A staff member sits in front of a closed Kingfisher Airlines ticket counter at the Calcutta airport on Wednesday. (Reuters)
New Delhi, Oct. 3: Kingfisher Airlines may not be able to resume operations on Friday with the management failing to give any commitment on the payment of salaries.
Vijay Mallya-owned Kingfisher had declared a four-day partial lockout and a suspension of all operations on Monday night following a strike by engineers and pilots over salaries.
“The talks have failed as the management told us that they do not have the money to pay our salaries. Hence, our agitation will continue. Kingfisher flights from at least Delhi, Mumbai and Bangalore will not be allowed to take off,” Captain Vikrant Patkar, a Mumbai-based pilot, said after a meeting with the management in Mumbai.
More than 500 employees, including pilots and engineers, are on strike demanding immediate payment of salaries that are due for seven months.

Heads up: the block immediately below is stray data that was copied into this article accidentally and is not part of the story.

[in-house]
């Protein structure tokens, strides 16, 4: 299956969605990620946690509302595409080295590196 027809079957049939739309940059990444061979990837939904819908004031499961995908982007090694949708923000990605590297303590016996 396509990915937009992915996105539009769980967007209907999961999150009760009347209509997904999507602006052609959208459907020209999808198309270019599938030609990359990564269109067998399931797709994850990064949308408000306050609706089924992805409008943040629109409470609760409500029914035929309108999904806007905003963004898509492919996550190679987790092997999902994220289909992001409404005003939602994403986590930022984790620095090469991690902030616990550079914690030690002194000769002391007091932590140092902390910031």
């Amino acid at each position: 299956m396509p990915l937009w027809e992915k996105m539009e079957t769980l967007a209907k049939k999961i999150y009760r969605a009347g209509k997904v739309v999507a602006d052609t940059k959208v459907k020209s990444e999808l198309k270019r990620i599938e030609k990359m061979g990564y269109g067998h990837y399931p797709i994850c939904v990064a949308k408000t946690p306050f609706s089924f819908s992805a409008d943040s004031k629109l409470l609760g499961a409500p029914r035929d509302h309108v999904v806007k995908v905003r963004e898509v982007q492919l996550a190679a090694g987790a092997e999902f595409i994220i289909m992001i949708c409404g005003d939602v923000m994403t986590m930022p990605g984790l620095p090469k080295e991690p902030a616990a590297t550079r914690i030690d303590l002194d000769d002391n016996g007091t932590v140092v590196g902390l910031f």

With the talks hitting an impasse, the airline is unlikely to restart operations by October 5. Kingfisher CEO Sanjay Aggarwal had assured the aviation regulator that they would hold meetings with various sections of the staff to end the strike.
Meanwhile, civil aviation minister Ajit Singh today said Kingfisher Airlines would have to seek the DGCA’s nod before resuming operations.
“Passengers’ safety cannot be compromised. They will be allowed to fly only if the DGCA gives a go-ahead,” Singh said.
The Directorate General of Civil Aviation (DGCA) has told the crisis-ridden airline to submit a report on the airworthiness of its aircraft before resuming operations, Singh told reporters here.
The DGCA insists that Kingfisher should not be allowed to start operations till all safety norms are met and its engineers certify the aircraft.
The airline will have to submit a new schedule and provide a sustainable operation plan.
According to ministry sources, the DGCA as well as Singh’s office have requested the airline to pay salaries and give a complete report as well as an “acceptable and workable recovery plan”, failing which the carrier may be forced to “indefinitely ground” the airline.